They may stop eating, have trouble sleeping, wet their beds and act like they’ve aged backward. One Bethesda fifth-grader became so consumed by obsessive thoughts that she curled up in a ball on a doctor’s waiting room floor, trying to squeeze herself into the radiator. A Sandy Spring sixth-grader scribbled page after page of confessions to her mother about everything she thought she had ever done wrong.
“The children recognize how crazy the symptoms are, so they try to hide them until they can’t hold it in anymore,” says Dr. Susan Swedo, a senior investigator at the National Institute of Mental Health in Bethesda who was part of the team that first identified PANDAS in 1998.
While PANDAS can mimic other disorders—obsessive-compulsive disorder (OCD), Tourette syndrome, even schizophrenia—its sudden appearance is what makes it stand out. Like the Wiederhorns, many parents can remember exactly when their child’s behavior changed. Though firm PANDAS numbers are still unknown, Swedo believes that one out of between 250 and 500 children develop the illness. The disorder affects more boys than girls and appears to almost solely affect Caucasians, experts say, although researchers caution that it may be underreported or undetected in other ethnic groups. Many children who suffer from PANDAS tend to be smart, popular, active and well-behaved, but researchers aren’t sure if that’s due to reporting (they may hear less about the children who get PANDAS but don’t exhibit those traits), or if the disorder is actually tied to the genes responsible for qualities such as intelligence and leadership ability.
Dr. Beth Latimer sees about eight new PANDAS patients a week.
If PANDAS is caught early, doctors say, a heavy dose of antibiotics can knock it out, though a child may still have flare-ups in the future. More serious cases might require intensive therapies that can cost tens of thousands of dollars. Sometimes that’s a super-dose of antibodies slowly dripped into the veins—a $10,000 process called intravenous immunoglobulin, or IVIG. Sometimes it’s plasmapheresis, a $40,000 procedure in which the patient’s plasma is removed and replaced with healthy plasma. If treated, PANDAS should pass after adolescence, researchers say. Adults rarely get strep, and they rarely get PANDAS.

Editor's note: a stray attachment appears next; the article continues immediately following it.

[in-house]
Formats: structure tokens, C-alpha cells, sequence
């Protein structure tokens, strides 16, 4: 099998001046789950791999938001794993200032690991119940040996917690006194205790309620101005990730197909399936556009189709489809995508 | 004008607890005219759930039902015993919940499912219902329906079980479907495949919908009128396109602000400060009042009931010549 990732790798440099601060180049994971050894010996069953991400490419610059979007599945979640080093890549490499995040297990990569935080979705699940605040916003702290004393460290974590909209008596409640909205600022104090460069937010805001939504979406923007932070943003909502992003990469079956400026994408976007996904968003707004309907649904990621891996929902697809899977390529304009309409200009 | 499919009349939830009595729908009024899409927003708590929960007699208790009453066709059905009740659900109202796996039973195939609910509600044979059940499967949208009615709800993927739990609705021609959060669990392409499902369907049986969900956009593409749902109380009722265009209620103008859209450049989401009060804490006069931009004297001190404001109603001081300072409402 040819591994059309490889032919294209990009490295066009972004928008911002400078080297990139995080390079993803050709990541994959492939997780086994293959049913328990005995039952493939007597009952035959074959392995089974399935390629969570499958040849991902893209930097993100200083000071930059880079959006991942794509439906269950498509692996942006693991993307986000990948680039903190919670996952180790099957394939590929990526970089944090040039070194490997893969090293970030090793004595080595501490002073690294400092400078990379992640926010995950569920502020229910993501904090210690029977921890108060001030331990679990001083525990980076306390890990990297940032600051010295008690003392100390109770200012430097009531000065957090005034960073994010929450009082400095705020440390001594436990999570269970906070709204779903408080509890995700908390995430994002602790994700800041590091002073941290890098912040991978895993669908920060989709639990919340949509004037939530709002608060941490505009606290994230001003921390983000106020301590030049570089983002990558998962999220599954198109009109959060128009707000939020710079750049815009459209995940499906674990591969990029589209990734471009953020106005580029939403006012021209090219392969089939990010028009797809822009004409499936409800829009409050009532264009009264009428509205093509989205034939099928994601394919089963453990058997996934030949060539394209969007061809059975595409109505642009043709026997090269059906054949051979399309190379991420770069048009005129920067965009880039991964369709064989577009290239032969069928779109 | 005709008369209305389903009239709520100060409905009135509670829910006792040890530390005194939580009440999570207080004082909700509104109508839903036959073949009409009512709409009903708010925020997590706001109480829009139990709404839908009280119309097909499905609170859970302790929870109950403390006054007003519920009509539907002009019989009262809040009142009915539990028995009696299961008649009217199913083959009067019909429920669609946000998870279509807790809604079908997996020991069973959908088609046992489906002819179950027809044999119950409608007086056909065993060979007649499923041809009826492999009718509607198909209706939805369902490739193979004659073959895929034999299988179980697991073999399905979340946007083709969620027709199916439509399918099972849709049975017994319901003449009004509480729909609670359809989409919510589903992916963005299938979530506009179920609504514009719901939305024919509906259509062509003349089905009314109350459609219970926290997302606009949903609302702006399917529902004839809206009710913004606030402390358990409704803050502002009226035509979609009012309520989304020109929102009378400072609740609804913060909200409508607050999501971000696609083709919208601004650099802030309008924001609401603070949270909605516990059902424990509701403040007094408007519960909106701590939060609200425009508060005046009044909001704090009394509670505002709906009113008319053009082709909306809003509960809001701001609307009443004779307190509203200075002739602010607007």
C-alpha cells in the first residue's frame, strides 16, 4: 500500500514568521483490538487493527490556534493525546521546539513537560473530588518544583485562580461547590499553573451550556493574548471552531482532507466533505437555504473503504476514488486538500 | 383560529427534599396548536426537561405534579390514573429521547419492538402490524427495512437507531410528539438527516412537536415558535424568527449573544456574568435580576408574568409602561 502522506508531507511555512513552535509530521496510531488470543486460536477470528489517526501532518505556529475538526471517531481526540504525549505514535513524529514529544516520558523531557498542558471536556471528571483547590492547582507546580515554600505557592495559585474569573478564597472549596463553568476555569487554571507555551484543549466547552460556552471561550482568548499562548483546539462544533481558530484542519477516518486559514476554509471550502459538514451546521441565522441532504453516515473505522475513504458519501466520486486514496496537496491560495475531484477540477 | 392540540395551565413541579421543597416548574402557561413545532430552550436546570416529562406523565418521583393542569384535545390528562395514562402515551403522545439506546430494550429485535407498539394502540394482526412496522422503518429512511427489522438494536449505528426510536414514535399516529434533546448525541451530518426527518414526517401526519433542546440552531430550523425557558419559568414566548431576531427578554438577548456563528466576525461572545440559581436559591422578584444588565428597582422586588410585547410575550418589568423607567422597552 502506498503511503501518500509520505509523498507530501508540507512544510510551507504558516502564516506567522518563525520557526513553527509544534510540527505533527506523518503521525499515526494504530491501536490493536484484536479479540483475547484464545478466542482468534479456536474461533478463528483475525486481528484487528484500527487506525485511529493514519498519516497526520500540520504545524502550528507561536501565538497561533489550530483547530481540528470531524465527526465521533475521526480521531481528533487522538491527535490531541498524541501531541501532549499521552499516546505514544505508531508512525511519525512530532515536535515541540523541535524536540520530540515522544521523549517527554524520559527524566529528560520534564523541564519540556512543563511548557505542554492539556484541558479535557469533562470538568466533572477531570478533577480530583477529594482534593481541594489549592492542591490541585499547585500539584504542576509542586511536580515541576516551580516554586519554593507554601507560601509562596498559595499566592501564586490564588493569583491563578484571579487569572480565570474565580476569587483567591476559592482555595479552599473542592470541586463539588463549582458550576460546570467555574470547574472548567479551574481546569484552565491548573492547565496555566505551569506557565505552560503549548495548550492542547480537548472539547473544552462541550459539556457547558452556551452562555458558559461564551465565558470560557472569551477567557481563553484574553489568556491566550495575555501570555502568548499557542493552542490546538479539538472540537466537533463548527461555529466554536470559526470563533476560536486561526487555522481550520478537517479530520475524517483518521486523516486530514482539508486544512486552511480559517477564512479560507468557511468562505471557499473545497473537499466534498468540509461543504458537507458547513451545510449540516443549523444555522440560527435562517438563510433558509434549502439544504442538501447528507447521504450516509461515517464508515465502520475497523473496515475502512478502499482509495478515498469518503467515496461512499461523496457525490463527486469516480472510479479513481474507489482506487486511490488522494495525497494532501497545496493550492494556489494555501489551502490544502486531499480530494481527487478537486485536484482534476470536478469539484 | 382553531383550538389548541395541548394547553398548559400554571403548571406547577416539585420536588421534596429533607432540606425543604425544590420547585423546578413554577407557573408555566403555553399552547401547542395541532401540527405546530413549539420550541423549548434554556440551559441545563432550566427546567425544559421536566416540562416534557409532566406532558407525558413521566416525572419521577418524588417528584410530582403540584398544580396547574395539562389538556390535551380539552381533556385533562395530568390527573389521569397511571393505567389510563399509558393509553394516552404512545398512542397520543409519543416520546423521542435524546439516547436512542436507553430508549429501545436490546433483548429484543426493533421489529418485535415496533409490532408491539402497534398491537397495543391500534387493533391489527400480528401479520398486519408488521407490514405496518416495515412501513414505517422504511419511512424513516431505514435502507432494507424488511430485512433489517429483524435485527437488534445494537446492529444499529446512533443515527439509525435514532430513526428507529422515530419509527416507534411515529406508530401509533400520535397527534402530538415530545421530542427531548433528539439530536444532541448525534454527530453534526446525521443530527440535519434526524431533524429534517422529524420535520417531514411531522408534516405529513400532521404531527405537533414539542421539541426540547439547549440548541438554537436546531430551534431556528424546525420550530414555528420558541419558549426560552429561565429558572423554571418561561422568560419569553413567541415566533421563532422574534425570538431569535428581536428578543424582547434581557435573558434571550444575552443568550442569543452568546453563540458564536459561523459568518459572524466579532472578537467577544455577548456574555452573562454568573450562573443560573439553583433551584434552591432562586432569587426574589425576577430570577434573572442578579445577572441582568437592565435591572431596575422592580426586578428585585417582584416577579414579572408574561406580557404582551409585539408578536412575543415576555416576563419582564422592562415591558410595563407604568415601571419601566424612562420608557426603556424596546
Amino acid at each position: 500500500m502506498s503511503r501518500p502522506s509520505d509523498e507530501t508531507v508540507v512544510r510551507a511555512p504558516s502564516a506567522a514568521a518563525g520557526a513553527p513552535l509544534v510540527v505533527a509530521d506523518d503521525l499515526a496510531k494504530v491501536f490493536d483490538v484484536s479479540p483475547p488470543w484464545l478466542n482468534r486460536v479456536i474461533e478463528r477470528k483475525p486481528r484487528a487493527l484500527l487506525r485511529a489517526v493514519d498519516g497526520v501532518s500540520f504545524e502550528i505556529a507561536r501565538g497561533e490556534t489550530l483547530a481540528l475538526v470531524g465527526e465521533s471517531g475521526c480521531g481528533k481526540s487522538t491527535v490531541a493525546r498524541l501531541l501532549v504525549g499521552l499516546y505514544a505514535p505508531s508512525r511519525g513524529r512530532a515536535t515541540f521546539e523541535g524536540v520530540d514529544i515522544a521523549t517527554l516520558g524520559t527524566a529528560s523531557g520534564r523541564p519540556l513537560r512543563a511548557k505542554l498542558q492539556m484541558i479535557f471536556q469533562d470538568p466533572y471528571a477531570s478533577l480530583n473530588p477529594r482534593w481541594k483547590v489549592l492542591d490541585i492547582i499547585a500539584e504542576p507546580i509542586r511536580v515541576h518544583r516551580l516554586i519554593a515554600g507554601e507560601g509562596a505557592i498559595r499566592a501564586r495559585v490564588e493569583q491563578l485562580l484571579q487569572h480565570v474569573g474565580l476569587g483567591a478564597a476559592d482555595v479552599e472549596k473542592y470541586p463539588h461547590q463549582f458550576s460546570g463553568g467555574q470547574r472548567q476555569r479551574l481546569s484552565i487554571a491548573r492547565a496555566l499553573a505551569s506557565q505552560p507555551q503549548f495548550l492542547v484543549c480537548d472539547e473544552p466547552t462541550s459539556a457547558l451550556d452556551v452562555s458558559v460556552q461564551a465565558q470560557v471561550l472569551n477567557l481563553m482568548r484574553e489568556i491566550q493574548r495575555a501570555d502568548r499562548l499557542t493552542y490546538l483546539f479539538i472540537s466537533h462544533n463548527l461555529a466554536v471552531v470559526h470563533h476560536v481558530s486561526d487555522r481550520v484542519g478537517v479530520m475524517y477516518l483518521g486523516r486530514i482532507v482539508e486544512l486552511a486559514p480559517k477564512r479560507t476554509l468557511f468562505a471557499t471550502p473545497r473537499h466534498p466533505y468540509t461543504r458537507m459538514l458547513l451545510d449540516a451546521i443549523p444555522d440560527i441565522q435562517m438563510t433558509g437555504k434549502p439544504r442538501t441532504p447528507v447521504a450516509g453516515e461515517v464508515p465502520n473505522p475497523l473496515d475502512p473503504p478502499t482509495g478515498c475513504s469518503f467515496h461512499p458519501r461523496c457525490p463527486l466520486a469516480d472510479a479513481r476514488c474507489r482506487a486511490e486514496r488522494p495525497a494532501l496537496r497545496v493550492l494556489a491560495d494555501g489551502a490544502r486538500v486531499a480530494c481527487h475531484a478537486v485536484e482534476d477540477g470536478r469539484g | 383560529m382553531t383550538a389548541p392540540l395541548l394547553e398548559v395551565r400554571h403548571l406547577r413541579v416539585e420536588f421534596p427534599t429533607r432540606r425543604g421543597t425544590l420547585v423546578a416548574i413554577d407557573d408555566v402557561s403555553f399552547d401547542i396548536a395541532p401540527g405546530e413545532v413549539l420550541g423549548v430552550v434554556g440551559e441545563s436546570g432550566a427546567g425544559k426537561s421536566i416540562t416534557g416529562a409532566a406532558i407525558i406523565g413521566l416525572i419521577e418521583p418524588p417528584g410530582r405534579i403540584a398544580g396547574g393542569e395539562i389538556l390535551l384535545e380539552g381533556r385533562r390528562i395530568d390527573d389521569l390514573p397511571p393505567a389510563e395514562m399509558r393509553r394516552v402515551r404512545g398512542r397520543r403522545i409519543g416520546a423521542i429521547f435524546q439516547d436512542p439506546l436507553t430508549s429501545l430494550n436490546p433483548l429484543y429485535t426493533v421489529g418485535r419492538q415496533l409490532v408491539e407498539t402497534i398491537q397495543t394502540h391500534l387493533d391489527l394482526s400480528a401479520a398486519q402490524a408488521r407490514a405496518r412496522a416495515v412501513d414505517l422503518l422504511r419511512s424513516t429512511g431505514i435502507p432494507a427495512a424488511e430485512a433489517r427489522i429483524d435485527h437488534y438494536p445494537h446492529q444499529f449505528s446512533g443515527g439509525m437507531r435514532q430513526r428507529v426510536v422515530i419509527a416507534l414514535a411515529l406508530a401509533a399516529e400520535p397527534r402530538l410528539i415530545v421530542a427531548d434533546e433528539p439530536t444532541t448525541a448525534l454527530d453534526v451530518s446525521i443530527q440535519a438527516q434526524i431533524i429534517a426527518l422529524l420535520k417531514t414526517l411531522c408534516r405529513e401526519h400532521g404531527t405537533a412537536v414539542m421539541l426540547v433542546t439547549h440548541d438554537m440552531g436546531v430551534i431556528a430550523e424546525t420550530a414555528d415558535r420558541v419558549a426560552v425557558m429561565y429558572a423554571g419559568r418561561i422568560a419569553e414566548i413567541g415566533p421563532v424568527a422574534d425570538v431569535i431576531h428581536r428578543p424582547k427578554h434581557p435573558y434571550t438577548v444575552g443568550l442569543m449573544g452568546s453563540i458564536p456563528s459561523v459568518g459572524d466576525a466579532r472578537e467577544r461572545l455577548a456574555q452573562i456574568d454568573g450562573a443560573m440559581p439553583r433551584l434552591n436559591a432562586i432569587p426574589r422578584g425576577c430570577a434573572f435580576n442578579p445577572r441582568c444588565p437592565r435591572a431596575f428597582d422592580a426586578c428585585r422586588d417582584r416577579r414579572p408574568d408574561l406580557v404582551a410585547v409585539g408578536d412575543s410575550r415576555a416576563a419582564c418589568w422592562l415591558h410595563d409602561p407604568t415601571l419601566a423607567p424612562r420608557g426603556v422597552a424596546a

When the Wiederhorns learned about PANDAS from friends, the symptoms seemed to match their son’s perfectly. But when they told their family physician that they suspected PANDAS was causing Jake’s strange behavior, the doctor didn’t agree with them. A national registry lists only about 100 doctors who treat PANDAS. “We are on the forefront of the discovery of a new disease,” says Jake’s father, Alex Wiederhorn, 45, who works for Macquarie Equipment Finance, which provides lease financing to companies using expensive medical and technology equipment. “It takes time, unfortunately, until the medical community as a whole will accept it.”
Jake’s doctor suggested a psychiatrist, who referred the family to Dr. Beth Latimer, a pediatric neurologist. To Latimer, Jake’s condition wasn’t odd at all—the boy was showing the classic symptoms of a disorder she’s devoted her career to treating. Latimer, who lives in Bethesda, says she sees about eight new PANDAS patients a week at her Georgetown office.
They come from across the country and around the world. Some wait three months for an appointment. “I think the question is: Why isn’t everyone else treating it?” she says. “It’s not as if I’m a renegade.”
After a round of antibiotics, Jake’s initial symptoms went away and life returned to normal. But two years later, when he had a recurrence, he went in for IVIG treatments and the family’s insurance company balked. The Wiederhorns were left paying $15,000 out of pocket, a cost that included IVIG treatments and a tonsillectomy, another procedure for combating PANDAS. Latimer says battles with insurers are common. “They deny everything,” she says. “I don’t think they have a reason most of the time.”
Fortunately, Jake’s father says, the Wiederhorns can afford it. “We’re doing all we can for Jake,” Alex says. “The biggest concern for us is: What do the families do that don’t have the means?” Last summer, when Jake felt symptoms coming on again, his parents took him in for another round of IVIG treatments. They’re hoping a new insurance company will be easier to work with, but say they realize there’s no guarantee.
“Once a disease becomes controversial, then mainstream physicians shy away from treating it,” Swedo says. “Unfortunately, the children are the collateral damage.”